PPP, as in "Piet, Pierrick and Pypein". A skilled classmate (Pierrick) of my brother (Piet) had joined our game-programming attempts one year earlier, and seeded the universe of Bilou. He still only owned an Amstrad CPC by that time, but was regularly visiting us on wednesday afternoons. That day of February '95, he starts drawing on my own BASIC sprite editor a funny (and fat) batman clone whose gun dropped a "bang" flag instead of shooting at Bilou: badman. While it was supposed to be an NPC in our RPG game, my brother immediately urged us to leave the BASIC editor and to re-do the character in RSD's 20x20 frame size. Pierrick enjoyed this alot and started sketching robbers, "manatthan red sky" and a rooftop-like environment where we could jump from chemneys to TV antennas. Badman would become our top floppy that we swapped with as many friends as we could, suggesting the most motivated ones to "join the team" in order to get a copy of the game maker itself. Tbob and his brother joined, although we have lost their few prototypes. Pascal "Kameah" also joined at that time and he was pretty prolific, converting the Manga universe he was fan of into .BBL files.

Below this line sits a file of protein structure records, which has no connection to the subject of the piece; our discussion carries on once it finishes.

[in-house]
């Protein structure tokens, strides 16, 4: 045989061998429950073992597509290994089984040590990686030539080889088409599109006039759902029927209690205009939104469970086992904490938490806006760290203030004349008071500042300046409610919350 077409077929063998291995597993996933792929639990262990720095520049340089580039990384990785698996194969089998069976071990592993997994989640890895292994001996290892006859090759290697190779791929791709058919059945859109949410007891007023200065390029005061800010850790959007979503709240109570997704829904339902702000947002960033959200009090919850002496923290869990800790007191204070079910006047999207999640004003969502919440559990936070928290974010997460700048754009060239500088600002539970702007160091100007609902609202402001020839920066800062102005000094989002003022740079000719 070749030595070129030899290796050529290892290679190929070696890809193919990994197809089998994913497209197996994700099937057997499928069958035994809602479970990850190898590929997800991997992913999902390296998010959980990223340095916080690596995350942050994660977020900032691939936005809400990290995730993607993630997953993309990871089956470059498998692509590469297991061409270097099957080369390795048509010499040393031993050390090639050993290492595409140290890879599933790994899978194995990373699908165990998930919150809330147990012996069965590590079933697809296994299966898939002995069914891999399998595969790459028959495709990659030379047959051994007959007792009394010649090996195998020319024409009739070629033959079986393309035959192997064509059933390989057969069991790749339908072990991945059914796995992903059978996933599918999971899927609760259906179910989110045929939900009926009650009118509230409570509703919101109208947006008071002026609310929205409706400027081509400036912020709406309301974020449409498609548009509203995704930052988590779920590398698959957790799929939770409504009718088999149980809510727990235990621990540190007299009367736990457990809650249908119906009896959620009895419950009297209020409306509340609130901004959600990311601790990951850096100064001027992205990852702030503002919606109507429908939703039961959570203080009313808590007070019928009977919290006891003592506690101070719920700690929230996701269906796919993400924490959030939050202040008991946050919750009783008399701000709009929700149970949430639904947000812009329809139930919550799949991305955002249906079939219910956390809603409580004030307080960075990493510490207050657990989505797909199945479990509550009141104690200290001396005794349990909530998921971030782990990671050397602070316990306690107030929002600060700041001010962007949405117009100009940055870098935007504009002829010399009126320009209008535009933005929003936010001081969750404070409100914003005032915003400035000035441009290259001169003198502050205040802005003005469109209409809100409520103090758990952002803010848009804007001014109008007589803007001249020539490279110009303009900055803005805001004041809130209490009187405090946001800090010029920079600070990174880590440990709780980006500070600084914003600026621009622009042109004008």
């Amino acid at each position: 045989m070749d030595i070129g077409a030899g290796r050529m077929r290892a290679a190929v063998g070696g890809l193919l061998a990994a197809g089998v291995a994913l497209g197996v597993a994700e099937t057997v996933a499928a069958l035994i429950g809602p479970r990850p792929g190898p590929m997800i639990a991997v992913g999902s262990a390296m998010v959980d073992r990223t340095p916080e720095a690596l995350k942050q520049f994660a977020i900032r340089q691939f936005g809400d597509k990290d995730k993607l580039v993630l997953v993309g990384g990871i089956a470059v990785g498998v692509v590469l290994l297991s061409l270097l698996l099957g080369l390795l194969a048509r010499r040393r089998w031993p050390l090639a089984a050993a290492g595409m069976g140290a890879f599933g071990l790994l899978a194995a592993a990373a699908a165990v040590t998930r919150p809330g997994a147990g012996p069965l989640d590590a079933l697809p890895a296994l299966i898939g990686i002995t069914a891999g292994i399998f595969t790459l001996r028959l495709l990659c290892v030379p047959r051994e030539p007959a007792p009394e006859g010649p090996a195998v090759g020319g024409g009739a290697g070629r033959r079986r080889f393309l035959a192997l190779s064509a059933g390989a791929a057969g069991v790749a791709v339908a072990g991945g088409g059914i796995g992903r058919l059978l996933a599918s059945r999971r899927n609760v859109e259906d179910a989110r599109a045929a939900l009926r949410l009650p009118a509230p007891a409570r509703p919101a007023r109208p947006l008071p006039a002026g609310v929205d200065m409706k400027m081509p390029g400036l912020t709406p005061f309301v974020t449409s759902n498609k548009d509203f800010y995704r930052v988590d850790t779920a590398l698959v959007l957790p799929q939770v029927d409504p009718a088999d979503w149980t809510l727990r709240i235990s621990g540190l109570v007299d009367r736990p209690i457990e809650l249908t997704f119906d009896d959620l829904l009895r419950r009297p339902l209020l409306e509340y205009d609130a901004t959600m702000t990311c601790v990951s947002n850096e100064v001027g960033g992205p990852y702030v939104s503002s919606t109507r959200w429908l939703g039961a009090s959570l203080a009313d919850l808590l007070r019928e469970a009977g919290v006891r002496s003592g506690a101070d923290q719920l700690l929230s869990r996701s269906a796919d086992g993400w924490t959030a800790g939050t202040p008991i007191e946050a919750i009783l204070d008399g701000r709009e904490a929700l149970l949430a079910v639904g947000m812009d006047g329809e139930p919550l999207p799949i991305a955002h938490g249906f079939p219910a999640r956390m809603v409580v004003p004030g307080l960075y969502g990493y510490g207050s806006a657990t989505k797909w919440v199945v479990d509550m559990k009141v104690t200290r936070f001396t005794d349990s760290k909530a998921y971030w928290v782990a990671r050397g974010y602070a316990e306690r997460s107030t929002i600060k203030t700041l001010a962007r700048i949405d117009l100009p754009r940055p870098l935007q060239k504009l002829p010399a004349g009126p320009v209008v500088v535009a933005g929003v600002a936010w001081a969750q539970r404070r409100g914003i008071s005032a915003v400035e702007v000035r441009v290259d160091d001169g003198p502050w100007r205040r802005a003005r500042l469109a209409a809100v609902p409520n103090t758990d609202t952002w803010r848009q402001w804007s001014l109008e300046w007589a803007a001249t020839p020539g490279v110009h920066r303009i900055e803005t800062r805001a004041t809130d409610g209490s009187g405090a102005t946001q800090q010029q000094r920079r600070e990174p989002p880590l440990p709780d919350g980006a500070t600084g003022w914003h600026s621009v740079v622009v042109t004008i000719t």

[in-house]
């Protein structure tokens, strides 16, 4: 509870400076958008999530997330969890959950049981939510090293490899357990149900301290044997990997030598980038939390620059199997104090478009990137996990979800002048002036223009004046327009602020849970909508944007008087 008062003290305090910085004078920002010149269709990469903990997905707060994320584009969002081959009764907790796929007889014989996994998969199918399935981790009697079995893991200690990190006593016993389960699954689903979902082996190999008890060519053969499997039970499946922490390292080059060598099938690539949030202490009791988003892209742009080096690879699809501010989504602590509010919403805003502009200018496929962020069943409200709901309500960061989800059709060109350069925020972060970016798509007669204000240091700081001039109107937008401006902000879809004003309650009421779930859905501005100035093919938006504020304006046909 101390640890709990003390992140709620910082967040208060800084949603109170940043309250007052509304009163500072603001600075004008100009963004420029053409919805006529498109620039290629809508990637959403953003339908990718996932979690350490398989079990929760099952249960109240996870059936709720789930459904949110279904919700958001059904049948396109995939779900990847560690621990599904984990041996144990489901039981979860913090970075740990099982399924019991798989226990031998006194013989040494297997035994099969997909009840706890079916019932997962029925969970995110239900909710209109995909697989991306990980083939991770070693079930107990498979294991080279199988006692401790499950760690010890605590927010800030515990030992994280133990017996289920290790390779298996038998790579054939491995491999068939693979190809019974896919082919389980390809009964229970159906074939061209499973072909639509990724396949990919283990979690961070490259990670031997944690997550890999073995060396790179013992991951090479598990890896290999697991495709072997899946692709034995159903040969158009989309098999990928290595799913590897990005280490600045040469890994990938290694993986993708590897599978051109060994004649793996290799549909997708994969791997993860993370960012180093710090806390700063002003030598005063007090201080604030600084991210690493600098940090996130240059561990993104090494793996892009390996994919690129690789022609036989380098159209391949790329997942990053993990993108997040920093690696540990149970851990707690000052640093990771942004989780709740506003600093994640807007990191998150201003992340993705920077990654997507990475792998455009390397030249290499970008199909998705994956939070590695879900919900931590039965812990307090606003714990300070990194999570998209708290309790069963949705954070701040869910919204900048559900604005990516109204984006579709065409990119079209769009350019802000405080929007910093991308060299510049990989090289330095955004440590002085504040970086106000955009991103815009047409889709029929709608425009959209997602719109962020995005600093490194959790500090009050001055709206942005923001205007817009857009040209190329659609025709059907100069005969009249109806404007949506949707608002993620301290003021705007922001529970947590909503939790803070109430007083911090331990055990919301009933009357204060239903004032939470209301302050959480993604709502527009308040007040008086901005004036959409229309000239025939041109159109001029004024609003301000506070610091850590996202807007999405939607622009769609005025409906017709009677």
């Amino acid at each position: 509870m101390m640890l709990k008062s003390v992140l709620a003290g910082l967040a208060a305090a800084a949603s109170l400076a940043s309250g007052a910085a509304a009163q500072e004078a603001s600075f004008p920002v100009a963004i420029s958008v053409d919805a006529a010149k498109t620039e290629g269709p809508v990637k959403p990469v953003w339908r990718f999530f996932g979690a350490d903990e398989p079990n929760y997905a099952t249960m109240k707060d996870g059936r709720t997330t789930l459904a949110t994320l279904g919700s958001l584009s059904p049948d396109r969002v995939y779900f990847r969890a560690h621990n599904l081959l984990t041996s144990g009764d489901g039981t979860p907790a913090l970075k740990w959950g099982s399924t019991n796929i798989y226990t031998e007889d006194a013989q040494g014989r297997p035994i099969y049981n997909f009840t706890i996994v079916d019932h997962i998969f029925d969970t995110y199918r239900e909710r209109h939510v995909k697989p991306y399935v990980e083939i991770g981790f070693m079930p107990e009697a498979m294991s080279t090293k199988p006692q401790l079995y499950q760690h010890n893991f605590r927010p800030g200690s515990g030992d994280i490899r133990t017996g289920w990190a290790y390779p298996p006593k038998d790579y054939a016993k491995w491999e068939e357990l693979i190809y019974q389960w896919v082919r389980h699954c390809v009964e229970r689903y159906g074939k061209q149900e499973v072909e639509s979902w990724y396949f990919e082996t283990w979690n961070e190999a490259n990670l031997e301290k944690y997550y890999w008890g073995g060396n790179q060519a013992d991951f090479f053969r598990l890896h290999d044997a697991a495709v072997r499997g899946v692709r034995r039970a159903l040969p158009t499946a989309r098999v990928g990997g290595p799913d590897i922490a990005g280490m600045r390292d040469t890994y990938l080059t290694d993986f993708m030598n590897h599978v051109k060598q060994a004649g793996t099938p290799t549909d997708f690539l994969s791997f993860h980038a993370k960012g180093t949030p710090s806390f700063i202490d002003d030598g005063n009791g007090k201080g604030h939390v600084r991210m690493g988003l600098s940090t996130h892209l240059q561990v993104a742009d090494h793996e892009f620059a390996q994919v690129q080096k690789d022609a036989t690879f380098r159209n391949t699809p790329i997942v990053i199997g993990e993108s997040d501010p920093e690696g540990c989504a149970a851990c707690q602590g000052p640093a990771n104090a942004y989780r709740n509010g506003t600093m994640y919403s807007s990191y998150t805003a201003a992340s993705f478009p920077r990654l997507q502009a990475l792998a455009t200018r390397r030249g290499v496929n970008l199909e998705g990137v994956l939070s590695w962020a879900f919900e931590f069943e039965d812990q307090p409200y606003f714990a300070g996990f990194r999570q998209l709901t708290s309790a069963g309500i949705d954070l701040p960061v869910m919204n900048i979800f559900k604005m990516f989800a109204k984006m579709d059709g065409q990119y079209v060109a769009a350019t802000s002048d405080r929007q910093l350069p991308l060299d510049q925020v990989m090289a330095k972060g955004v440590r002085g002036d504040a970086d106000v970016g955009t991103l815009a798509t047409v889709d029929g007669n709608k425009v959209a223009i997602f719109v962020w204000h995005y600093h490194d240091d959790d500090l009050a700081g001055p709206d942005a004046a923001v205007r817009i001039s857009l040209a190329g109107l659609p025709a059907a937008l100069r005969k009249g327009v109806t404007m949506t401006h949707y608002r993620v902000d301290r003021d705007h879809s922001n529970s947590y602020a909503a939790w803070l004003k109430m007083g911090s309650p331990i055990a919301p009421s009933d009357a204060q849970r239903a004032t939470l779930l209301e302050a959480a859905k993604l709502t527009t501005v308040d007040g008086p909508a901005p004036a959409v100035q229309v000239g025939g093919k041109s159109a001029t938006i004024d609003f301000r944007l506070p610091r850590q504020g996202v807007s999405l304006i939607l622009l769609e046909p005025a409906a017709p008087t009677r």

The Games

Setting the mood

"Pengo Adventures" is the odd story of a penguin who tries to rescue a princess abducted by a mad, barrel-throwing Bubble. Sounds familiar ?
Piet thought we could try ourselves at something "simple" like Donkey Kong, reusing RSD's template character "PENGO.CBL" as a hero. It should be noted that the mad bubble is *not* Bilou, despite a strong similarity. The game featured 4 levels (new-york, egypt,  north pole and a final space battle). Do not seriously try to play it : we faced the hard reality that RSD's game make isn't designed to mix ladders and gravity together in a single level. Pretty annoying for a Donkey Kong clone.
Facts: Piet(+Pype ?) - jan95 - 1map - lots of borrowed graphics.

the mansion
Then came Badman, when all the super-heroes are striking on Vega, he's the only one who can save the world cup from S. Valenti who intends to do something really bad with all the balloons.

This first episode is a weird mix of "realistic levels" (gettham-city, nazi stronghold, japanese waterfall and haunted mansion) and more "fantastic levels" (chocolate zone, lego zone, moonbase).